A new report was issued by the United States’ State Department’s Bureau of International Narcotics and Law Enforcement Affairs. It indicates that trade-based money laundering schemes are at an all-time high. A Justice Department official noted that fighting black market cash laundering through intentionally undervaluing or overvaluing exports is a top priority.

At a recent anti-money laundering conference in Miami, principal deputy chief at the Department of Justice criminal division Lester Joseph said that trade-related laundering is one of the priorities of the Obama’s administration.

According to a professor of finance at Florida International University, John Zdanowicz, who analyzes trade data for abnormally priced products, the banking system is the front door of money laundering. He said that “the government has done a pretty good job of closing the front door, but the back door – international trade – is wide open”. Zdanowicz thinks that it is easy for criminals who work with overseas partners to intentionally undervalue exports and then to sell them for full price.

Money Laundering costs Lloyds TSB Bank USD 350 million

Monday, May 11th, 2009

US anti-money laundering officials had their biggest success so far when a British bank, Lloyds TSB Bank, agreed to pay USD 350 million to the federal government and the Manhattan District Attorney’s office as it had violated federal and New York state laws.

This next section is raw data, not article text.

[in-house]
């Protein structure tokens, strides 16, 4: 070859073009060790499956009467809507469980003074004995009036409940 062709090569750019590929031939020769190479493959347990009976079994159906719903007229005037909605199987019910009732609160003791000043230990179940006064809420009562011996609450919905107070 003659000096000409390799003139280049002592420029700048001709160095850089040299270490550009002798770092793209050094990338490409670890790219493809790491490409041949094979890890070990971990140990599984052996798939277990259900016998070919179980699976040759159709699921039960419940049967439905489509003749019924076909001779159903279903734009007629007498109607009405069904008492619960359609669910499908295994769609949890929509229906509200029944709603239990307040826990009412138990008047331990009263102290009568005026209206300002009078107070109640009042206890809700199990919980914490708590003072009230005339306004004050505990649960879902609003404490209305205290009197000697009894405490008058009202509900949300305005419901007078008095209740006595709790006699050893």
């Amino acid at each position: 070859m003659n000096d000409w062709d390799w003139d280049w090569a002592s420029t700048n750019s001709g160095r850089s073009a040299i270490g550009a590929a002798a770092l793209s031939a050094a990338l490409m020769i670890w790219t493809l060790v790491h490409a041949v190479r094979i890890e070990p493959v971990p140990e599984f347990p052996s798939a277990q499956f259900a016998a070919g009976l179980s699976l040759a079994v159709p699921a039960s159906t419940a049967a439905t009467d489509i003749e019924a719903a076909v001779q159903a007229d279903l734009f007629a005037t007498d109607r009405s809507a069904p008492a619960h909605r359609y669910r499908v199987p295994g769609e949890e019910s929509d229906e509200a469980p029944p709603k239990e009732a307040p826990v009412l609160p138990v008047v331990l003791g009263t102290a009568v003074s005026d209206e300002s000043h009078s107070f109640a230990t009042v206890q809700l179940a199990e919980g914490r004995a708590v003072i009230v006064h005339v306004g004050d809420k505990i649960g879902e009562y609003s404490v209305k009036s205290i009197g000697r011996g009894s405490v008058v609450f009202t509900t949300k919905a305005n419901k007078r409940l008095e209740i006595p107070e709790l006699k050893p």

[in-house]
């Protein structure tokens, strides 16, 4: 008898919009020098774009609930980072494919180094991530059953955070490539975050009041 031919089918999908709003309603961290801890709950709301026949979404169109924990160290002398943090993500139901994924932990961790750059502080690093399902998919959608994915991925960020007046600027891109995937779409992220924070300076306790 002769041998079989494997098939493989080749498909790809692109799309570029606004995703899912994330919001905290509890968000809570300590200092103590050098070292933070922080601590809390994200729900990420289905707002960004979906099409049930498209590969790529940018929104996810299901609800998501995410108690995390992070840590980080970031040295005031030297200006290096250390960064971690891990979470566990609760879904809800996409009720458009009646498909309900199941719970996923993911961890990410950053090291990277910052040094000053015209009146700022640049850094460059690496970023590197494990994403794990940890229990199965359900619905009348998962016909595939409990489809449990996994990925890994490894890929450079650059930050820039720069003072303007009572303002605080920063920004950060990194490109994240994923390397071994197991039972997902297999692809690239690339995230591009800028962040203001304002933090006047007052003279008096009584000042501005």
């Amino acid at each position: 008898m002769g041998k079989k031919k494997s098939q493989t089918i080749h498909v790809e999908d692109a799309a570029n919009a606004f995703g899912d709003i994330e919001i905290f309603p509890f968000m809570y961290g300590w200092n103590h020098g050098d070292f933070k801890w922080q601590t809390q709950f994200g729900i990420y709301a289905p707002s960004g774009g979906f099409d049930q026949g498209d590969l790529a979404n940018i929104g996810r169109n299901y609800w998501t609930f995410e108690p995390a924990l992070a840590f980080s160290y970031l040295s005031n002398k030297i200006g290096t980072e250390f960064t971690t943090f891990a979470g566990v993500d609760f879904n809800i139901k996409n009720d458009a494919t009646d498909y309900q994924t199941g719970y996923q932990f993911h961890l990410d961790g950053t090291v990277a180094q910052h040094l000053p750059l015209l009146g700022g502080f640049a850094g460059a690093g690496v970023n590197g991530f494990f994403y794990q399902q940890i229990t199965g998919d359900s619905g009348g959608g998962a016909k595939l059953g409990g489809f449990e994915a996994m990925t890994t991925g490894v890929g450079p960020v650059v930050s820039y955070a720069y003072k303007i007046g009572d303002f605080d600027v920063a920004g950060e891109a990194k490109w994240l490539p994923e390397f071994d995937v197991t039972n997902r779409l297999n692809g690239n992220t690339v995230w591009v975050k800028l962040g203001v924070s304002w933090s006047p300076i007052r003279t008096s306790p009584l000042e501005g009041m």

An international UK-based bank in January agreed to pay the money after American investigators found out that the bank falsified information on electronic fund transfers from Iranian and Sudanese banks to United States’ banks. According to court files, in this case, the employees of the bank found a way to avoid setting off alarms at US banks.

It should be noted that the penalty to be paid by the bank was a reminder of the severe consequences that violators of U.S. Anti-money laundering laws will face.

US charges 4 with USD 4 million gambling and money laundering

Monday, May 4th, 2009

On April 23, 2009, US authorities announced that a federal grand jury has indicted 4 persons on money laundering and illegal gambling charges that stem from alleged 8-liner operations totaling USD 3.9 million.

The charges come from accusations that these 4 people operated 6 illegal game rooms in Galveston and Harris counties: Lucky 777 on Interstate 45, Bay Area on Friendswood Link, Amusement Palace on FM 2004, the Coffee Shop on Scarsdale, the O.C. on Long Point, and the Hideaway on 12th Street in Bacliff. These rooms were open for gaming only to private members. Some rooms operated 24 hours a day. According to the statement, some businesses contained 50 8-liners, or electric game machines, that purportedly have paid cash in violation of state law. The gaming machines resemble slot machines.

The four are accused of conspiring to operate the game rooms and trying to conceal the operations between November 2005 and November 2008.

Thanh V. “Tommy” Bui, 33; Russell Wayne Archord Jr., 40; James Arthur Burke Jr., 30; and Gustavo Alfonzo Alvarez, 41, are accused of attempting to conceal business assets as well as assets purchased with proceeds from illegal business in the 3rd parties names. They are also accused of destroying business records each day, avoiding financial transaction reporting requirements required by federal law.

A money-laundering conviction may bring the 4 criminals up to 20 years in prison and a fine of USD 250 000.